Sep 18, 2010

Interactive Tabletops and Surfaces: 2010 ACM Conference, Nov. 7-10, Saarbrucken, Germany. Wish I could go!

If you are new to this blog, you should know that I'm passionate about interactive tables and surfaces of all sizes!   Although this technology has been around for a while, it is a new concept to most people.  The researchers and practitioners involved in the upcoming 2010 Interactive Tabletops and Surfaces Conference have been an important influence in the way people think about interacting with technology, and have made significant contributions to this emerging field over the past several years.   It hasn't been an easy road, given that most of us have minds brainwashed through years of forced keyboard-and-mouse interaction and traditional WIMP (Windows, Icons, Menus, Pointers) interfaces.

I first learned about the first Interactive Tabletops conference, held in 2006, in early 2007.  At the time, I was working on projects for my HCI and Ubiquitous Computing classes, trying to learn everything I could about natural user interaction, large touch-screen displays, tabletop computing, and multi-touch.   I was inspired by the interesting work going on in this field.  This was before the first iPhone was introduced, before Microsoft's multi-touch Surface was unveiled, and three years before Apple broke out with the iPad.

Many of the people involved with the 2010 Interactive Tabletops and Surfaces Conference are (or have been) affiliated with the NUI group NUI stands for Natural User Interface, or Natural User Interaction - the NUI group is "a global research community focused on the open discovery of natural user interfaces."  I joined the NUI-group in 2007 when I was looking for more information about the nuts and bolts of multi-touch programming and systems, and have been encourage to see how things have evolved since then.

Members of another group, sparkon, are also participating in the Interactive Tabletops and Surfaces conference.  Sparkon is an on-line community that includes people involved with  interactive technologies, including tabletop and surface computing. "On sparkon, you'll find projects demonstrating the latest interactive techniques, applications, software frameworks, case studies, and blog articles relating to creative and emergent technology."  (I'm also a member of Sparkon.)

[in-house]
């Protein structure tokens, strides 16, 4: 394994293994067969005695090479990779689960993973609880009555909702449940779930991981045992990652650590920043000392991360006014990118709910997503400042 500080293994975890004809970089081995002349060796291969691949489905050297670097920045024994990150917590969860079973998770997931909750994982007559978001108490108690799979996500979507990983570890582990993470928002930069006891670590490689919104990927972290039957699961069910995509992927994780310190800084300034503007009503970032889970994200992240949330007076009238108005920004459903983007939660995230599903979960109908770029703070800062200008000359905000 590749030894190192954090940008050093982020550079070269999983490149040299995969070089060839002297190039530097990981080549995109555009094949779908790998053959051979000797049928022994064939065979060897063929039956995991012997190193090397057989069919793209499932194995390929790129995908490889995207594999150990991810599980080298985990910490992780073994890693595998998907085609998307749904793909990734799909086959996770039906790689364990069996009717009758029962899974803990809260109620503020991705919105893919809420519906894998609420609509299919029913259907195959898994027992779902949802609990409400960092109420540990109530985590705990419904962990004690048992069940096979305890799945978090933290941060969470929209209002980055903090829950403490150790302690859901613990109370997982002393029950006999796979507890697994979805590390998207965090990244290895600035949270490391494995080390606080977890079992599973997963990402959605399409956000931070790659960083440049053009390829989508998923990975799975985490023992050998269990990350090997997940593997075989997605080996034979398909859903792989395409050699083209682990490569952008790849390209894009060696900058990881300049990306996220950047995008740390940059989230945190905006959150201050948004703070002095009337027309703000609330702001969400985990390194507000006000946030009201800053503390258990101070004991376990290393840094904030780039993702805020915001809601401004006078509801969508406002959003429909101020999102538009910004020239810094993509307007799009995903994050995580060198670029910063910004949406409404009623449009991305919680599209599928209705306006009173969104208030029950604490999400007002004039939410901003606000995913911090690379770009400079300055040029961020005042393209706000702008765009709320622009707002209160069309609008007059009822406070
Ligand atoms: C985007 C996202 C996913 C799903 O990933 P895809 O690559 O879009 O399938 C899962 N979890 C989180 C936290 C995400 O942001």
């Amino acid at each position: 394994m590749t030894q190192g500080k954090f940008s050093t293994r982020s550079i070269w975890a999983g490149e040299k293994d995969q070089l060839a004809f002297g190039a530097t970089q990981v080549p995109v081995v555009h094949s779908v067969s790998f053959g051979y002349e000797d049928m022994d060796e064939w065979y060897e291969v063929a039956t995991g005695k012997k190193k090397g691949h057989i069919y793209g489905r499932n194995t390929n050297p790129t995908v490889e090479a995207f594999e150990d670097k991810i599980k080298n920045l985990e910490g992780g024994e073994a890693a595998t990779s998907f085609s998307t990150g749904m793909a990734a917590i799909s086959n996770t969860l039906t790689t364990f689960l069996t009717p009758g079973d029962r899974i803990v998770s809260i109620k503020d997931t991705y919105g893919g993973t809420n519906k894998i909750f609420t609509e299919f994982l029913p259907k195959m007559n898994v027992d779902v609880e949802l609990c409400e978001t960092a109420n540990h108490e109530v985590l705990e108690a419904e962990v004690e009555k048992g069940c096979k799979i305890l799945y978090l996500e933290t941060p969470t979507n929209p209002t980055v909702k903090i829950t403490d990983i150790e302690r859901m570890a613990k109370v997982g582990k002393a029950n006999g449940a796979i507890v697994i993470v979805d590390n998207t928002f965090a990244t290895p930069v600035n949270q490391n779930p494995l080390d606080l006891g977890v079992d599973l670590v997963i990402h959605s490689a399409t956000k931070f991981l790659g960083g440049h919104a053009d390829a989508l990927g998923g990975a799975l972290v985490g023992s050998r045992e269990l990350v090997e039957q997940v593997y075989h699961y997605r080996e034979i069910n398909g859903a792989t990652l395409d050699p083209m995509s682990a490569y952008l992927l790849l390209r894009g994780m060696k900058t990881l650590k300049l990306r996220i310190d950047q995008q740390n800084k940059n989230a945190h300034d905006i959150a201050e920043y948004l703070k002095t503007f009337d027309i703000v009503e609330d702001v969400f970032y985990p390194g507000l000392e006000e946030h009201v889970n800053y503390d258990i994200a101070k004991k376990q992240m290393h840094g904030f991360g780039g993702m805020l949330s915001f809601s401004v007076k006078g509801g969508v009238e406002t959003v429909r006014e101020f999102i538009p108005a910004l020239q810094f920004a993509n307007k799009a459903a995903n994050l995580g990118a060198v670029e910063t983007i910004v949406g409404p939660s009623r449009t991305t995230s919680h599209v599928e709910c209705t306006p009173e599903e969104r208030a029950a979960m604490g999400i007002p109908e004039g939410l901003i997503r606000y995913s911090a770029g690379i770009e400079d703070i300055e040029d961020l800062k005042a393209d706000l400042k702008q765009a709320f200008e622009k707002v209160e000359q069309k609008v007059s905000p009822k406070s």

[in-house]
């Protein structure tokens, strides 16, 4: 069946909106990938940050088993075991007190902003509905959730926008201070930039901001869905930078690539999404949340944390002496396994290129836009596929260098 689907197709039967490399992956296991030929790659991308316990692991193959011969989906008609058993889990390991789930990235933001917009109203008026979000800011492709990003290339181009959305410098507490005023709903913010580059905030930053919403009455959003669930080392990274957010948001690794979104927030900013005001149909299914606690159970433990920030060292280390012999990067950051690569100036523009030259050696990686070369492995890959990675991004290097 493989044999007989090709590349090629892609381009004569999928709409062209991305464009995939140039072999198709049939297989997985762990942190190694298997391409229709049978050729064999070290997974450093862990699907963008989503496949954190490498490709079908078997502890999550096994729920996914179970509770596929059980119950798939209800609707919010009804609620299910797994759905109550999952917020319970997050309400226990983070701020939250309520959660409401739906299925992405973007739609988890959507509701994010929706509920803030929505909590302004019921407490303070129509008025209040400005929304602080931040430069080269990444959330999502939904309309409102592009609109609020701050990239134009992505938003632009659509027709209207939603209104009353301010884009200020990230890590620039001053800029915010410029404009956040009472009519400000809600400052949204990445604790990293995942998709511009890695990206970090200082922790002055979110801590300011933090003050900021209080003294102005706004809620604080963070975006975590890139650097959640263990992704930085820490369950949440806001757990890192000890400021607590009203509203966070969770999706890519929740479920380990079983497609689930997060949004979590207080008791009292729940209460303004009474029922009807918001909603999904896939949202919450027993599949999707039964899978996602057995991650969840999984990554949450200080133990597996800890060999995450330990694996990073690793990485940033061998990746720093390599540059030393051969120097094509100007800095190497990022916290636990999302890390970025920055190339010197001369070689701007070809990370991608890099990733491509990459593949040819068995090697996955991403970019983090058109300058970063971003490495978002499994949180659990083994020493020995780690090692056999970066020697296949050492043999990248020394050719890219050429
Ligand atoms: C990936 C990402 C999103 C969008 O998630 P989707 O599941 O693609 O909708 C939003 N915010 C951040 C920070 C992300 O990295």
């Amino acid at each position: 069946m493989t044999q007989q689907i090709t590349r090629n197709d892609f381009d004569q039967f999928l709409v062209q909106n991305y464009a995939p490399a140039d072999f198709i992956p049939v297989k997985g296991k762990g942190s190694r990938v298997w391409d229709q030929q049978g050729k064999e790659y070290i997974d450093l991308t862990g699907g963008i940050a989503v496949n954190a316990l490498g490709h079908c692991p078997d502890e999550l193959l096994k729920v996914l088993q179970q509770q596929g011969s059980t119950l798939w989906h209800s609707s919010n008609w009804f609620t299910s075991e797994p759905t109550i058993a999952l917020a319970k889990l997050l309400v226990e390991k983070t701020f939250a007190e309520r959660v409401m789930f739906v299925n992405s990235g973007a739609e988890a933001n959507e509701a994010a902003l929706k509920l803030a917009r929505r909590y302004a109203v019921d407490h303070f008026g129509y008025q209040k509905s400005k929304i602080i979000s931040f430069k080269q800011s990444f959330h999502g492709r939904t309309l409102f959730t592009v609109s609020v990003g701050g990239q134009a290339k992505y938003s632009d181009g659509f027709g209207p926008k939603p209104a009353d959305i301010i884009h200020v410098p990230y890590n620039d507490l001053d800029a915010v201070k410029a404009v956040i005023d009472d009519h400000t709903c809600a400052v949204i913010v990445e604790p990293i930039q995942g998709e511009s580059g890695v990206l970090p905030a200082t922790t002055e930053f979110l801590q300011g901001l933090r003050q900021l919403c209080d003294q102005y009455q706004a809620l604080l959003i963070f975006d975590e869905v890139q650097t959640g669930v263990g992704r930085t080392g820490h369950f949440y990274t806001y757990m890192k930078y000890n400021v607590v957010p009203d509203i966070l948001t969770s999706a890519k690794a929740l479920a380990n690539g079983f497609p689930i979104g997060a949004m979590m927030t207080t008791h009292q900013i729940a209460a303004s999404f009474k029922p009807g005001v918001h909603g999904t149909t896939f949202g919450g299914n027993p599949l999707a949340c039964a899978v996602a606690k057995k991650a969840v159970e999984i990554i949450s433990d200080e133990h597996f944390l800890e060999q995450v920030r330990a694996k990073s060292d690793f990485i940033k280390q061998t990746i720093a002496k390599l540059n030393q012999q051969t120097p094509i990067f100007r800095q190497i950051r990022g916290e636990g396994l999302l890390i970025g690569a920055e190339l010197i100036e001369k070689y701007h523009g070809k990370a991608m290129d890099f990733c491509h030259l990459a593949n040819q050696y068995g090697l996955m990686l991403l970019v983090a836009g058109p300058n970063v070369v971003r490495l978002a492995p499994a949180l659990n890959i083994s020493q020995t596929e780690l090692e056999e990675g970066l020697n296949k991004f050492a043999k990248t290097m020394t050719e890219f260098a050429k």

Here's the information from the conference website:

ACM Interactive Tabletops and Surfaces, Saarbrücken, Germany:  7-10 November, 2010
"ITS 2010 is a premier venue for presenting research in the design and use of new and emerging tabletop and interactive surface technologies. As a young community, we embrace the growth of the discipline in a wide variety of areas, including innovations in ITS hardware, software, interaction design, and studies expanding our understanding of design considerations of ITS technologies and of their applications in modern society. ITS 2010 will bring together top researchers and practitioners who are interested in both the technical and human aspects of interactive tabletop and surface technologies. It is our hope that we will be able to achieve increased synergy of approaches between the disciplines engaged in the research in the area of interactive tabletops and surfaces, Design, HCI, UbiComp, Psychology, MobileHCI and other related fields. More directly, we intend to encourage immediate interdisciplinary collaboration on future research topics. Young scholars and Ph.D. students are especially encouraged to submit papers and participate in the doctoral colloquium."

Johannes Schöning, DFKI GmbH
Antonio Krüger, DFKI GmbH
Conference General Chairs

KEYNOTE SPEAKER:  W. Bradford Paley

"Bio: W. Bradford Paley uses computers to create visual displays with the goal of making readable, clear, and engaging expressions of complex data. He did his first computer graphics in 1973, founded Digital Image Design Incorporated in 1982, and started doing financial & statistical data visualization in 1986. He has exhibited at the Museum of Modern Art; he created; he is in the ARTPORT collection of the Whitney Museum of American Art; has received multiple grants and awards for both art and design, and his designs are at work every day in the hands of brokers on the floor of the New York Stock Exchange. He is an adjunct associate professor at Columbia University, and is director of Information Esthetics: a fledgling interdisciplinary group exploring the creation and interpretation of data representations that are both readable and esthetically satisfying."


  • Applications
  • Gesture-based interfaces
  • Multi-modal interfaces
  • Tangible interfaces
  • Novel interaction techniques
  • Data handling/exchange on large interactive surfaces
  • Data presentation on large interactive surfaces
  • User-interface technology
  • Computer supported collaborative systems
  • Middleware and network support
  • Augmented reality
  • Social protocols
  • Information visualizations
  • Interactive surface hardware, including sensing and input technologies with novel capabilities
  • Human-centered design & methodologies

Previous Conferences

From the conference website -Links to the conference sponsors:

We appreciate the generous support of the following sponsors, without whom this conference would not be possible. Click on the logos to learn more about our generous supporters, and let us know if you are interested in becoming a sponsor.







Academic Sponsors:


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